Alienation from the earth is a socialist analysis of share-cropping. Dispossessed of land, how can labor begin to satisfy needs and wants? During the share-cropping era, labor did push back against the hardships it suffered, but rarely challenged land dispossession itself. The earliest notable effort came through the Farmers Alliance, roughly 1880-1900. This association of desperate small farmers, tenant farmers, and share-croppers boldly demanded severe regulation of the railroads (to include uniform freight rates that wouldn’t favor plantations). It also attempted the formation of state-wide buying and selling co-ops in an effort to attain leverage against the “furnishing man” and large equipment suppliers, and for bulk sales of cotton. The result was modest, scattered economic relief, but no systemic change of consequence. Further, racism undermined the Farmers Alliance’s ability to revolutionize and defeat the culture of domination. Share-cropping permeated the former Confederate states, and most white southern farmers clung to discriminatory behaviors against fellow farmers of color. This race-based canker was largely erased in an organized push in the 1930s by the Southern Tenant Farmers Union (STFU). This much smaller “grandchild” of the Farmers Alliance rose up in the credit-dead years of the Great Depression. To its renown, it squarely faced racism down within its own ranks, proving itself a model of broader minded change strategy. However, the SFTU never challenged the land tenure norms that were and are at the very core of land alienation.
Make no mistake, land alienation is no mere historical feature. The greater preponderance of the population is just as much alienated from land as were yesteryear’s share-croppers. Most of us operate analogously to share-croppers. Nearly all of us pay over to a private party a portion of our earned income for mere access to the earth. We aren’t farmers, but we do pay a portion of our labor crop, our earned income, for the land where our homes and businesses are. Ultimately a portion of our mortgage or rent goes either to the outright landowner or to the lender of credit for the purchase of the land under our single unit home, apartment complex, or business. So long as you and I are paying a private party for use of the earth, we are share-croppers. To borrow Marx’s term for land alienation, hucksterism, we see that hucksterism can’t be banished except by in some form abolishing private gain from the economic value of land. A Land Value Tax (LVT) is one way to achieve that end. So might be ending private ownership of land, leaving the state as the landlord, though there is scant history of happy outcomes where the state determines land use. Still other proposals exist that strive to end the equivalent modern practical state of share-cropping. What’s sure is that a concerted deliberation of modern-day share-cropping deserves our attention.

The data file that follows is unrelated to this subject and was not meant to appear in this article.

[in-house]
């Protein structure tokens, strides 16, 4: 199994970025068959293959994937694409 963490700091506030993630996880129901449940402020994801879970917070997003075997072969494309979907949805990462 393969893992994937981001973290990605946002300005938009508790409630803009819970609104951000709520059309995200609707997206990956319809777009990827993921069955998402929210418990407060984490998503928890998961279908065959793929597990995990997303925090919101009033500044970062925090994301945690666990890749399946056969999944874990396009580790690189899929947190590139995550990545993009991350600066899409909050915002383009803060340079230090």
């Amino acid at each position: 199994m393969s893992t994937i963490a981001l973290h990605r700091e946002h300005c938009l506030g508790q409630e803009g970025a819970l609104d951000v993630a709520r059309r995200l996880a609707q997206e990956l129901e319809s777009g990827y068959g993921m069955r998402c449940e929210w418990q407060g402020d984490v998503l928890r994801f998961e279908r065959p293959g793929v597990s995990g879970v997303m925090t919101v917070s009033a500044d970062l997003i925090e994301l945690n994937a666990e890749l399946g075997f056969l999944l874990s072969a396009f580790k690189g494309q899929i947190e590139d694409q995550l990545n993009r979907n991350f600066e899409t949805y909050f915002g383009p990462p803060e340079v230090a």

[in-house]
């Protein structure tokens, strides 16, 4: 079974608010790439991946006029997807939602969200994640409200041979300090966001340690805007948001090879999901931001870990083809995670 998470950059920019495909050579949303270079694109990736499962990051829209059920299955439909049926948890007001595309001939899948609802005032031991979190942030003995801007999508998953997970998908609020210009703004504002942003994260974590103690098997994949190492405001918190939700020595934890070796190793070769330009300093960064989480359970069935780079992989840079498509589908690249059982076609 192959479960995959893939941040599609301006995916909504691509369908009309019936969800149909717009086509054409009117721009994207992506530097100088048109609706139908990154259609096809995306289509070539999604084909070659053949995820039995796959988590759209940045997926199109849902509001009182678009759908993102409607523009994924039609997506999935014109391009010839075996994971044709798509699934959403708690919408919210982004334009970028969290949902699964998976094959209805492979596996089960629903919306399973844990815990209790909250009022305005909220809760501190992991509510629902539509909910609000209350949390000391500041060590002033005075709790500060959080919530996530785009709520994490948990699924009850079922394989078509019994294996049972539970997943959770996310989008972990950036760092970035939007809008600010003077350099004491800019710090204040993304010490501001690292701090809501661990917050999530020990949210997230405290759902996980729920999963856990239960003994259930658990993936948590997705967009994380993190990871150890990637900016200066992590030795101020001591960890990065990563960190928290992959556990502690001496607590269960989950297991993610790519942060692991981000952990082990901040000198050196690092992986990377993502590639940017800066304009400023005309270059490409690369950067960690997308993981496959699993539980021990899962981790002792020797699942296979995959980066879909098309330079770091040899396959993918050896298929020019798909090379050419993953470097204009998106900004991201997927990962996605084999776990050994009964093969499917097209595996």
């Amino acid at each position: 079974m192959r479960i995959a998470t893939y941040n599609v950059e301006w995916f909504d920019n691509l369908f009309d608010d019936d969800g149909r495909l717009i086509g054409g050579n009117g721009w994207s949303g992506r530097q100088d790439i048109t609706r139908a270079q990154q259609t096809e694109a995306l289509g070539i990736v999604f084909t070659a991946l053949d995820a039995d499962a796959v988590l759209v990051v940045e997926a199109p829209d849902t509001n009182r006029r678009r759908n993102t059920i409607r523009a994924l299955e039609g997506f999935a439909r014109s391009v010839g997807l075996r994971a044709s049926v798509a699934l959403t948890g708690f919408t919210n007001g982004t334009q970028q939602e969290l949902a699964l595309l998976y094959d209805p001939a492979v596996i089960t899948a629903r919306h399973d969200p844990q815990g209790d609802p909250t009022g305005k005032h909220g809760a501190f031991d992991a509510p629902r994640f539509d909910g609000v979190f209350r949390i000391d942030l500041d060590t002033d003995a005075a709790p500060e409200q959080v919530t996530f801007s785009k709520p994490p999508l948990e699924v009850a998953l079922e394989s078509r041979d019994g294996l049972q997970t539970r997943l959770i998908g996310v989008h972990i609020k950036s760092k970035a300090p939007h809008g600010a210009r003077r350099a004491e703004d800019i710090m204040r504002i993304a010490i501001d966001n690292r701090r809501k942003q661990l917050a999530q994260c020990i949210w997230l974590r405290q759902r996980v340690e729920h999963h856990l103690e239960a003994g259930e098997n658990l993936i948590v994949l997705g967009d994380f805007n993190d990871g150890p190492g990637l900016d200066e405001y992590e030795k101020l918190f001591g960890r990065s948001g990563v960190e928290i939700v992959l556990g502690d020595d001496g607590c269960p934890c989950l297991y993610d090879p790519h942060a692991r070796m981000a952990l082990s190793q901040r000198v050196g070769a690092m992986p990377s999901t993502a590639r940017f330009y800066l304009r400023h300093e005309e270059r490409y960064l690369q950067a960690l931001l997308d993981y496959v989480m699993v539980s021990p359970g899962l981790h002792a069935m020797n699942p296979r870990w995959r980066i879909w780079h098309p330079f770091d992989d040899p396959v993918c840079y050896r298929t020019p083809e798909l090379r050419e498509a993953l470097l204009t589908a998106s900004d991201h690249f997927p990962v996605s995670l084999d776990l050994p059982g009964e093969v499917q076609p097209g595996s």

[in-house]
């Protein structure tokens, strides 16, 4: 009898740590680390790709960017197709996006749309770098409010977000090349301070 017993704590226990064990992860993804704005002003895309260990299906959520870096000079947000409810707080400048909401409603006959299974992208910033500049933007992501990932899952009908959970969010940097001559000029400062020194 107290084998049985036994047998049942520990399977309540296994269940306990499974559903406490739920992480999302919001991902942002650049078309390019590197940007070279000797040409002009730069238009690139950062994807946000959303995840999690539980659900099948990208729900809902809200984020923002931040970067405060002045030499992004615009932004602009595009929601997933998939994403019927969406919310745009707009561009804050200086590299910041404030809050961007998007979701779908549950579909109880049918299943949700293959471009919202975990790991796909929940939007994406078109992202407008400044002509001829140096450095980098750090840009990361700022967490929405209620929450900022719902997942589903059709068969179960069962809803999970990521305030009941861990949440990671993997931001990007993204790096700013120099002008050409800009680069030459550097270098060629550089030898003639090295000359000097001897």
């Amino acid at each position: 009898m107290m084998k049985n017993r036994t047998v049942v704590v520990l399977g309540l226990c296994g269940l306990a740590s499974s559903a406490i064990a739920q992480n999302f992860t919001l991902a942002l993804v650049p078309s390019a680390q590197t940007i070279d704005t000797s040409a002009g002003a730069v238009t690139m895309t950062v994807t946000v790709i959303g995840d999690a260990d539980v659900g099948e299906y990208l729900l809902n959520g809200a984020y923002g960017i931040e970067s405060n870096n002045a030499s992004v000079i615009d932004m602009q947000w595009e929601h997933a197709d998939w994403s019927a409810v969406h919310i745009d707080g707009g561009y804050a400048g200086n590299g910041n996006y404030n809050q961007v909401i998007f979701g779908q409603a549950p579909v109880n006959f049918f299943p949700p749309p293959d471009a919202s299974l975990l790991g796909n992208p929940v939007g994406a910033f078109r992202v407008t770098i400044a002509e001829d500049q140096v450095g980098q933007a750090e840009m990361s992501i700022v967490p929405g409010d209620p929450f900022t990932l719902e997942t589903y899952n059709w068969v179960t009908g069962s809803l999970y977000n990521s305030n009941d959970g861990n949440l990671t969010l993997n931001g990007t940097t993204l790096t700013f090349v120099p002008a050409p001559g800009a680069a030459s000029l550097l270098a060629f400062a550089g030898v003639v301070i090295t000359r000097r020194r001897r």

To be clear, the proposal noted above, LVT, is not public ownership of land itself, but public ownership of land value. That's an important distinction, because almost every example of state ownership of land has been a failure. What I propose as a possible response to the land alienation question is a 95% or so tax on the rental value of location. This keeps an authoritarian allocation of land use at bay, yet delivers to public coffers all that otherwise unearned income going to private parties such as myself, Donald Trump, and Diane Feinstein. I own a parcel of San Francisco with a house on it. What I propose would obliterate the $600K in uplift land value equity I've gained since purchasing in 2005. My solace in losing that unearned value would be that society would be properly compensated for my opportunity to call a piece of Creation mine till I no longer wanted it. That’s a healthy reciprocal relationship.
It's in the sense of my unearned uplift equity being at the expense of potential renters having to work harder to pay that uplift that I mean that society today lives a de facto share-cropping model. Without an ounce of effort on my part I harvest the location value uplift created by rising demand. Now think of it, shouldn’t the earth be a social rather than a private good?
David Giesen teaches middle and high school English, theater, and U.S. history. He lives in San Francisco, California.
Photo credit: Library of Congress